On the anniversary of the Federal Government’s apology to the Stolen Generations, the Wheeler Centre presents a night of celebration and reflection, sharing the common and different experiences that define our past and our present.
Twelve of Australia’s best writers come together for an intimate night of storytelling, each reflecting on those tales that have been handed down to them through the generations, each giving voice to an inheritance of wisdom, of understanding, of identity.
With contributions from Chloe Hooper, Paul Kelly, Cate Kennedy, Judith Lucy, Shane Maloney, David Malouf, John Marsden, Alex Miller, John Safran, Christos Tsiolkas, Tara June Winch and Alexis Wright this will be a literary event like no other.
Join us as we reflect on the stories that make us who we are and mark the arrival of the Wheeler Centre.
All proceeds from the event will go to the Indigenous Literacy Project.
John Safran is a writer and filmmaker who always gets in too deep for his own good. His debut book, Murder in Mississippi, won the Ned Kelly Award for best true crime. His follow up, Depends What You Mean by Extremist, found him lost among radicals and was shortlisted for the Australian Book Industry Awards. His wild and hilarious documentaries, such as ‘John Safran vs God’ and ‘Jedis & Juggalos’, have received accolades from the Australian Film Institute and Rose d’Or Festival.
His latest book is Puff Piece: How Philip Morris set vaping alight (and burned down the English language).
Paul Kelly was born in Adelaide, one of nine children, in 1955. He wrote his first song in 1976 and has been making records since 1978, over thirty to date. He has collaborated with many other songwriters and written music for film and theatre. His prose has appeared in Meanjin, The Monthly, Rolling Stone and the Age, and in 2010 he published a ‘mongrel memoir’, How to Make Gravy. Love is Strong as Death: Poems chosen by Paul Kelly was published in 2019. His most recent albums are 2019’s Thirteen Ways to Look at Birds and 2020's Please Leave Your Light On, with Paul Grabowsky.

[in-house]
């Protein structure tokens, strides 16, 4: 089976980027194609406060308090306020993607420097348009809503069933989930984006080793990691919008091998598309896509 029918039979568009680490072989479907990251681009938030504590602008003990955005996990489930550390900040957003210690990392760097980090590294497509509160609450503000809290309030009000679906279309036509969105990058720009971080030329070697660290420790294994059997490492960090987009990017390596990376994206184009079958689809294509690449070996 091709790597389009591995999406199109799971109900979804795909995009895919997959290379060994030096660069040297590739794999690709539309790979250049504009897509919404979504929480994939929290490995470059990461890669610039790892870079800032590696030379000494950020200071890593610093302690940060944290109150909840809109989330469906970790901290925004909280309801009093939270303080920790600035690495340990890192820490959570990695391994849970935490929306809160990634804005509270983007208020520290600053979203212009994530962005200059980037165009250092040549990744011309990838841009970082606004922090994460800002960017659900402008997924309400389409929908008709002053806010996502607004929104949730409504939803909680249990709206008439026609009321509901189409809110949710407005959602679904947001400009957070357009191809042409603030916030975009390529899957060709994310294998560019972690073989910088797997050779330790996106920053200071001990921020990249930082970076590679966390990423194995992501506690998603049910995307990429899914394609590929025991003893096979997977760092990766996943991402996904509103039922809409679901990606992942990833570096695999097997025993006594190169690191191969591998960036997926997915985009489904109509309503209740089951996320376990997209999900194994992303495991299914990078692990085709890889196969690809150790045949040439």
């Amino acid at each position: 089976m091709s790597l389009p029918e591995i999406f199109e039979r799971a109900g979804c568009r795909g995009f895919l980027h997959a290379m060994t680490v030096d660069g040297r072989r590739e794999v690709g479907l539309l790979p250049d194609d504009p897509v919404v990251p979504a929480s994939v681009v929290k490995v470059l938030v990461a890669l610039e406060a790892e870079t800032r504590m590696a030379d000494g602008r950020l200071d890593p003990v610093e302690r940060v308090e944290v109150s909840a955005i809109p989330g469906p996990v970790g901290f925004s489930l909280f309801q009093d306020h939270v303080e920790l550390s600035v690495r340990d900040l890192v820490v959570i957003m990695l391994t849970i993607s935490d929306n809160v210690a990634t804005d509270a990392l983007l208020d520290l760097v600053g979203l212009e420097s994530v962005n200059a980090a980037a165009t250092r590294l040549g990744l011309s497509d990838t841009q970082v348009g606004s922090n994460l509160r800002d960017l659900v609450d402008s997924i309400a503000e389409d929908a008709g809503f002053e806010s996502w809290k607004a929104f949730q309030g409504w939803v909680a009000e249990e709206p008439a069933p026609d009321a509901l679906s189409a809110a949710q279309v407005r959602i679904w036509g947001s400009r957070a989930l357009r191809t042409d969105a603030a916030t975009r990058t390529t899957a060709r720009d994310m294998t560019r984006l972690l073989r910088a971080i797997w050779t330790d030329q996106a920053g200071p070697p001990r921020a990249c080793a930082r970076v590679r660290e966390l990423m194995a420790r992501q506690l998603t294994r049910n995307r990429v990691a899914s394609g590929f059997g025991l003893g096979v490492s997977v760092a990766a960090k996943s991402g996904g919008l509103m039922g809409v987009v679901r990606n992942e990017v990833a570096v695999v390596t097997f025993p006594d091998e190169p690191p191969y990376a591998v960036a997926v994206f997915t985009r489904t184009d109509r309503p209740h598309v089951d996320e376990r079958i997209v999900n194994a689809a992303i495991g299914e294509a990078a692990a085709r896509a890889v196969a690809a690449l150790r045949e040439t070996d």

Chloe Hooper’s The Tall Man: Death and Life on Palm Island (2008) won the Victorian, New South Wales, West Australian and Queensland Premier’s Literary Awards, as well as the John Button Prize for Political Writing, and a Ned Kelly Award for crime writing. Her latest book is The Arsonist: A Mind on Fire (2018). She is also the author of two novels, A Child’s Book of True Crime and The Engagement.
John Marsden has written more than 40 books, mostly for teenagers and children, including Tomorrow When the War Began, So Much to Tell You, and Letters from the Inside. He has sold over five million books worldwide, and has won every major award in Australia for young people's fiction. South of Darkness, written for adults, won the Christina Stead Award for Best Novel of 2015. John's passionate interest in education led him to start two schools, Candlebark, on a vast forested estate near Romsey Victoria, and Alice Miller, at Macedon, a Year 7-12 school with a particular emphasis on the creative arts. The two schools enrol 380 students in 2019.